Everyone's Good Book
ON THE SACRED LITURGY
SOLEMNLY PROMULGATED BY
POPE PAUL VI
ON DECEMBER 4, 1963
24. Sacred scripture is of the greatest importance in the celebration of the liturgy. For it is from scripture that lessons are read and explained in the homily, and psalms are sung; the prayers, collects, and liturgical songs are scriptural in their inspiration and their force, and it is from the scriptures that actions and signs derive their meaning. Thus, to achieve the restoration, progress, and adaptation of the sacred liturgy, it is essential to promote that warm and living love for scripture to which the venerable tradition of both eastern and western rites gives testimony.
Paragraph 24 of Sacrosanctum Concilium provides an opportunity to highlight some of the controversies surrounding this year’s 500th anniversary of the beginning of the Reformation. On October 31, 1517, the Catholic Augustinian monk Martin Luther posted his ninety-five theses on the cathedral door at Wittenberg, Germany. Although the focus of his statement is the practice of selling indulgences, the underlying core of his theological concern was his belief that over the centuries the worship and practices of Catholicism had drifted far afield from the Word of God expressed in the Sacred Scriptures. If you need a quick review of Luther’s origins and actions, The History Channel has a free three-minute clip here.
On my diocesan web page last month, Bishop Noonan of Orlando lamented that he had received negative feedback from Catholics on his ecumenical efforts to mark the anniversary with local Christian leaders of other churches. (This has been a tough month for Bishop Noonan and ecumenism: he made national news by his discipline of a Catholic school teacher who used inflammatory handouts against the Islamic faith—and made a lot of enemies. Google at your own risk.) Against this current background it is interesting to reflect upon para. 24 of SC and its great emphasis upon Sacred Scripture in worship.
One of the principles in the composition of Sacrosanctum Concilium was the openness of Catholic liturgy to Christians of other denominations. Without denial of its doctrinal heritage, the Vatican II fathers did not wish to see the liturgy as an instrument of exclusivity, like the secret rites of a male fraternity. Rather, Vatican II envisioned reform of the sacraments in a way that both Catholics and other Christians could grasp the full meaning and power of the rites. This is not foreign to Catholic Tradition. Today’s Mass is divided into the Liturgy of the Word and the Liturgy of the Eucharist. Prior to 1970 this division was called The Mass of the Catechumens and the Mass of the Faithful, reflecting an ancient practice of inviting the unbaptized into the assembly to hear the Word of God. Reception of the Eucharist was (and is, ordinarily) reserved to initiated Catholics who are not in grave sin.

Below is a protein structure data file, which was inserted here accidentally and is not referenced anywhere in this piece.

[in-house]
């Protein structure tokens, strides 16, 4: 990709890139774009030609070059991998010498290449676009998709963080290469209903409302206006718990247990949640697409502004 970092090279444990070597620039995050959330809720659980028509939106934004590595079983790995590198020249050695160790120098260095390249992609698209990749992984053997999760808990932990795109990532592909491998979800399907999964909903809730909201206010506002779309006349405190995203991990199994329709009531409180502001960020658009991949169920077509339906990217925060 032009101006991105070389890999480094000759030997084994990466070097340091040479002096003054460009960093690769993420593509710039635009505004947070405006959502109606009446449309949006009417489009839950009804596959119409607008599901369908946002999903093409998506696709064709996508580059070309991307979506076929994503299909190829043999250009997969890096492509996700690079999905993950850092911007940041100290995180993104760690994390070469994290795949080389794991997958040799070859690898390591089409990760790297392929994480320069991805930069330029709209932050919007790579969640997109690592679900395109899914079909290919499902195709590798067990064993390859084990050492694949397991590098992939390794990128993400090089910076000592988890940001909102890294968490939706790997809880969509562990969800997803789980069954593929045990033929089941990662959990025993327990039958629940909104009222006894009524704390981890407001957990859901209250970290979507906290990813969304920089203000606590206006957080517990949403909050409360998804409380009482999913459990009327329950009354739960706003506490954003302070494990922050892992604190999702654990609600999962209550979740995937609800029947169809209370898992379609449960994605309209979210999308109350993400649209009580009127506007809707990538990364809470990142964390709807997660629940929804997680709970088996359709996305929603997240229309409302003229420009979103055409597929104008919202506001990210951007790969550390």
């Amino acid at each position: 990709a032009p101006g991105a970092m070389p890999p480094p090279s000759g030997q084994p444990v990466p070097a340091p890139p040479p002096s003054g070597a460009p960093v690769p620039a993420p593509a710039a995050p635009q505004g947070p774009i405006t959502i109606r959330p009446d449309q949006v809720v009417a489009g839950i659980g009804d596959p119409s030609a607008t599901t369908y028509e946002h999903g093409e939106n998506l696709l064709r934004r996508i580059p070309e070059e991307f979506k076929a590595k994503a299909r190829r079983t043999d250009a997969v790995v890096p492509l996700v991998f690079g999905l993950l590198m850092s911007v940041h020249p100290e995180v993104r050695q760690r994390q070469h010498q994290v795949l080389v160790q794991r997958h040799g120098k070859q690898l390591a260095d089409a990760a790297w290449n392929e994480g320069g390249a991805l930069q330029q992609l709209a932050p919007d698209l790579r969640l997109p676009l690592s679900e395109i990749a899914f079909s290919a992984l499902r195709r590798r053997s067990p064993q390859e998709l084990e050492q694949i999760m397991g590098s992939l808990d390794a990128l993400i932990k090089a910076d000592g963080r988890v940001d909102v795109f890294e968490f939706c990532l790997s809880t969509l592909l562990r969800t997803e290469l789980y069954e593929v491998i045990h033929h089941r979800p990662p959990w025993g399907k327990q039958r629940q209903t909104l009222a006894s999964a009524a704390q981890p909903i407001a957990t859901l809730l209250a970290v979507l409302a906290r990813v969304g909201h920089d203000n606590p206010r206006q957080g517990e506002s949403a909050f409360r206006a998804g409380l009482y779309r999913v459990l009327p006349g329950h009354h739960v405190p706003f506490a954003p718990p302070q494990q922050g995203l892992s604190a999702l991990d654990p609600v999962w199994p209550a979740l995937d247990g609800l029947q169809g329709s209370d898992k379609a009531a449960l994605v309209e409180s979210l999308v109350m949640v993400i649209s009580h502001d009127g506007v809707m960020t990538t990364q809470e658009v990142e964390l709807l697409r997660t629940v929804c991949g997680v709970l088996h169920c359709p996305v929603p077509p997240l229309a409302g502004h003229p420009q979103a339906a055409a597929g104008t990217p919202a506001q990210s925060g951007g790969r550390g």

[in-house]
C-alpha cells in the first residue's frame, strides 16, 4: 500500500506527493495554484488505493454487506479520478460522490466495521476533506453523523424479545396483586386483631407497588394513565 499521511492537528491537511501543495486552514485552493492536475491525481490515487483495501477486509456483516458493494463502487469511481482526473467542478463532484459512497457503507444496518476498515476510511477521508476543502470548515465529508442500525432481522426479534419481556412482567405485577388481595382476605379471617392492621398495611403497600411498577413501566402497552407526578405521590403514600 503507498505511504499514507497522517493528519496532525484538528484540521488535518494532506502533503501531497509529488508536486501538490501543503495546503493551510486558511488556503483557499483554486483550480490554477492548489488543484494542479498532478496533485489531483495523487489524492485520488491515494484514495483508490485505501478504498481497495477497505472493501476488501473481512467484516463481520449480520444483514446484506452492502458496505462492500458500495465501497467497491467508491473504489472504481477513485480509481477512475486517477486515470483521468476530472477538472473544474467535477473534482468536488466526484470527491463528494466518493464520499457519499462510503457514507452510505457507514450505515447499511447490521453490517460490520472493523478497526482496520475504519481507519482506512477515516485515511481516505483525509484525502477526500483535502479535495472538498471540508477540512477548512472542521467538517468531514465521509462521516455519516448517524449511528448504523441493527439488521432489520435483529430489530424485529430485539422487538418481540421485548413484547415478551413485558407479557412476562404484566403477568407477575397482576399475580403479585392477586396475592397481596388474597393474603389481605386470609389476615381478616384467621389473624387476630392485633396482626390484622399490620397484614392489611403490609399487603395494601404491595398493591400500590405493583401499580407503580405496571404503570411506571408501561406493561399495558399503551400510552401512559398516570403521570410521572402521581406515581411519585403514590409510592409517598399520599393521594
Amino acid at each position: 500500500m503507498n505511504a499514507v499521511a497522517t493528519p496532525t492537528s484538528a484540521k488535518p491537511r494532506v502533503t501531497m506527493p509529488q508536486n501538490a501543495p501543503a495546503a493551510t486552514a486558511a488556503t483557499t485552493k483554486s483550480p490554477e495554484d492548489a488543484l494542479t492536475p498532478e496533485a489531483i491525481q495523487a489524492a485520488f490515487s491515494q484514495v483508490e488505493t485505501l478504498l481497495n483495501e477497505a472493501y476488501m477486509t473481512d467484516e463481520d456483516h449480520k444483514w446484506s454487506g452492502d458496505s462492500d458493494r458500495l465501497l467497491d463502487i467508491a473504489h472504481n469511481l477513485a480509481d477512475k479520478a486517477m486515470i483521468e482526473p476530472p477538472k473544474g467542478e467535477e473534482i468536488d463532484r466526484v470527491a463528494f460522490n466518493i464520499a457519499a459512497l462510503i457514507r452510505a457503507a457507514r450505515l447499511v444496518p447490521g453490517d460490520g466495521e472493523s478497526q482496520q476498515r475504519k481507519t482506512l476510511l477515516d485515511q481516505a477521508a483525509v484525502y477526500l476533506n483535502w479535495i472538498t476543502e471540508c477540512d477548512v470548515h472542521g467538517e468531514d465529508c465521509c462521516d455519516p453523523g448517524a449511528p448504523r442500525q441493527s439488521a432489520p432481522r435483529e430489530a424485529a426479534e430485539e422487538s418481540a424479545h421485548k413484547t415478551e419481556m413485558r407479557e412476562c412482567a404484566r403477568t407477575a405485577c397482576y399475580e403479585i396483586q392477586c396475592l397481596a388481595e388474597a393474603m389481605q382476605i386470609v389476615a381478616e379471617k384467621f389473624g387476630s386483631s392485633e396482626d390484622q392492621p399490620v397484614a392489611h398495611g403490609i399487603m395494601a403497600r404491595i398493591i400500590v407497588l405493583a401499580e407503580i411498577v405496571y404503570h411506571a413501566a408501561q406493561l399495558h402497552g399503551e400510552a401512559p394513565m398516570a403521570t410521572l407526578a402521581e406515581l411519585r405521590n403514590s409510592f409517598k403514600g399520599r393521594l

In a very real sense, the celebration of public Catholic worship belongs to the whole world and, one might say, is the primary agent of evangelization as well as its ultimate fulfillment. And in its desire for reconciliation of the full Christian family, Vatican II addressed the need for a biblical revival in numerous documents, such as the training of seminarians and the ministry of preaching. The importance of the Scripture is probably the strongest point of union between the Christian Churches; on matters of interpretation, however, there continues to be much disagreement.
The historical relationship of Catholicism and the Bible is a very complicated one. The 72 written texts that make up the Hebrew and New Testament canons were staples of the earliest worship, where selections were read in the worshipping assembly, followed by the breaking of the bread. For many reasons, the place of Scripture proclamation in the Eucharist was somewhat diminished over time, in part because of increased emphasis upon the Real Presence and the “Liturgy of the Eucharist,” and probably because of the use of Latin exclusively after the Reformation. This was certainly true in my youth; a Catholic who missed the first half of the Sunday Mass (Scripture and sermon) was guilty of only a venial sin; if a worshipper was in his pew by the Offertory, he had technically met his obligation to attend Mass and avoided mortal sin.